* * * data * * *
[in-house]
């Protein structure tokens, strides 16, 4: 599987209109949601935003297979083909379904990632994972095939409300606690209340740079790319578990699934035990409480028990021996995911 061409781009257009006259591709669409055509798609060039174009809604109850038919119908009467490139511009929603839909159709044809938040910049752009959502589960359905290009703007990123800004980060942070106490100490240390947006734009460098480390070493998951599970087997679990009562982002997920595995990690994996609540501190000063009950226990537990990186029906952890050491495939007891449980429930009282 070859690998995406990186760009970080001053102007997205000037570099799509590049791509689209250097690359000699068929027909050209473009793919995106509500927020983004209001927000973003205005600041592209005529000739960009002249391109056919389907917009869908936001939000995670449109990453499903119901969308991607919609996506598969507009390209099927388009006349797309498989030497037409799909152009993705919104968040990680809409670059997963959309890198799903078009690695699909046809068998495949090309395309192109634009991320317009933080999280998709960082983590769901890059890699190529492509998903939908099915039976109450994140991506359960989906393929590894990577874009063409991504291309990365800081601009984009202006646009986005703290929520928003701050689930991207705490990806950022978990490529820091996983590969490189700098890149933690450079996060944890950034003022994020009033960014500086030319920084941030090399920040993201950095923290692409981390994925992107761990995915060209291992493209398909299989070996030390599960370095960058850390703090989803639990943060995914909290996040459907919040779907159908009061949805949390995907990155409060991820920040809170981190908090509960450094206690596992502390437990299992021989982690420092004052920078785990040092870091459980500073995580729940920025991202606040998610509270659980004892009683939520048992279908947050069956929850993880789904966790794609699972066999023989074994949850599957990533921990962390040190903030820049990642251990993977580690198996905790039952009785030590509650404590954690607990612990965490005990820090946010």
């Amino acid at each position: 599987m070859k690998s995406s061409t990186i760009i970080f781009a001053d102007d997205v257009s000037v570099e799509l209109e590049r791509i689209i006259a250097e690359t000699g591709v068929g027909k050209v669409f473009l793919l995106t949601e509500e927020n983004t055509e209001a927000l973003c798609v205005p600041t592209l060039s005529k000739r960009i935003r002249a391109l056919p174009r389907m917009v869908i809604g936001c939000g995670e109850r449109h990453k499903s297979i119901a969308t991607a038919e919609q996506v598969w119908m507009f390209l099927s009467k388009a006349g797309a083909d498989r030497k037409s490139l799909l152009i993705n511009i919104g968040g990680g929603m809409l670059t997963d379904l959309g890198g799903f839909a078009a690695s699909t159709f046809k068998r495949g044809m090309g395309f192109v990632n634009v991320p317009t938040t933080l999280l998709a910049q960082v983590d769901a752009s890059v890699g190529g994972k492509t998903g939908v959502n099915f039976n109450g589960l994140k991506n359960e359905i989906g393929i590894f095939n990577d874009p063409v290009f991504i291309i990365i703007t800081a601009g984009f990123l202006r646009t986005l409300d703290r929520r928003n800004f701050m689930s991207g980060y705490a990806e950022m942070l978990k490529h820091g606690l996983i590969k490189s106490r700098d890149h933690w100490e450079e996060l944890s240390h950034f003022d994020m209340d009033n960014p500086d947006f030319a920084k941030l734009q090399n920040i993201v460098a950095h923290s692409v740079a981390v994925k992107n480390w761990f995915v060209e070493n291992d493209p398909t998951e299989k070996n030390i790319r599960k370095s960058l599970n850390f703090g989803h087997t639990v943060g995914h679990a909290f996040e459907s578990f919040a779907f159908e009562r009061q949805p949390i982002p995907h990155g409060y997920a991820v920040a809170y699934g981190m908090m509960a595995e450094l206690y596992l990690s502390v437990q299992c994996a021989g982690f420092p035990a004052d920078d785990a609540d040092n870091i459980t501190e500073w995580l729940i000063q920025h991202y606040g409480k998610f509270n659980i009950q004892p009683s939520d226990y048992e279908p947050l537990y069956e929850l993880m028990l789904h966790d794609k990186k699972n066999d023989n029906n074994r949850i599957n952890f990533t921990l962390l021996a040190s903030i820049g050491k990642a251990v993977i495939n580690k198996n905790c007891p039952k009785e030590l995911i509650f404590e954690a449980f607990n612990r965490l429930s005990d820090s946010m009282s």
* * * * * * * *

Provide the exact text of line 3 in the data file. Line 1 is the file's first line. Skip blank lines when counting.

């Amino acid at each position: 599987m070859k690998s995406s061409t990186i760009i970080f781009a001053d102007d997205v257009s000037v570099e799509l209109e590049r791509i689209i006259a250097e690359t000699g591709v068929g027909k050209v669409f473009l793919l995106t949601e509500e927020n983004t055509e209001a927000l973003c798609v205005p600041t592209l060039s005529k000739r960009i935003r002249a391109l056919p174009r389907m917009v869908i809604g936001c939000g995670e109850r449109h990453k499903s297979i119901a969308t991607a038919e919609q996506v598969w119908m507009f390209l099927s009467k388009a006349g797309a083909d498989r030497k037409s490139l799909l152009i993705n511009i919104g968040g990680g929603m809409l670059t997963d379904l959309g890198g799903f839909a078009a690695s699909t159709f046809k068998r495949g044809m090309g395309f192109v990632n634009v991320p317009t938040t933080l999280l998709a910049q960082v983590d769901a752009s890059v890699g190529g994972k492509t998903g939908v959502n099915f039976n109450g589960l994140k991506n359960e359905i989906g393929i590894f095939n990577d874009p063409v290009f991504i291309i990365i703007t800081a601009g984009f990123l202006r646009t986005l409300d703290r929520r928003n800004f701050m689930s991207g980060y705490a990806e950022m942070l978990k490529h820091g606690l996983i590969k490189s106490r700098d890149h933690w100490e450079e996060l944890s240390h950034f003022d994020m209340d009033n960014p500086d947006f030319a920084k941030l734009q090399n920040i993201v460098a950095h923290s692409v740079a981390v994925k992107n480390w761990f995915v060209e070493n291992d493209p398909t998951e299989k070996n030390i790319r599960k370095s960058l599970n850390f703090g989803h087997t639990v943060g995914h679990a909290f996040e459907s578990f919040a779907f159908e009562r009061q949805p949390i982002p995907h990155g409060y997920a991820v920040a809170y699934g981190m908090m509960a595995e450094l206690y596992l990690s502390v437990q299992c994996a021989g982690f420092p035990a004052d920078d785990a609540d040092n870091i459980t501190e500073w995580l729940i000063q920025h991202y606040g409480k998610f509270n659980i009950q004892p009683s939520d226990y048992e279908p947050l537990y069956e929850l993880m028990l789904h966790d794609k990186k699972n066999d023989n029906n074994r949850i599957n952890f990533t921990l962390l021996a040190s903030i820049g050491k990642a251990v993977i495939n580690k198996n905790c007891p039952k009785e030590l995911i509650f404590e954690a449980f607990n612990r965490l429930s005990d820090s946010m009282s």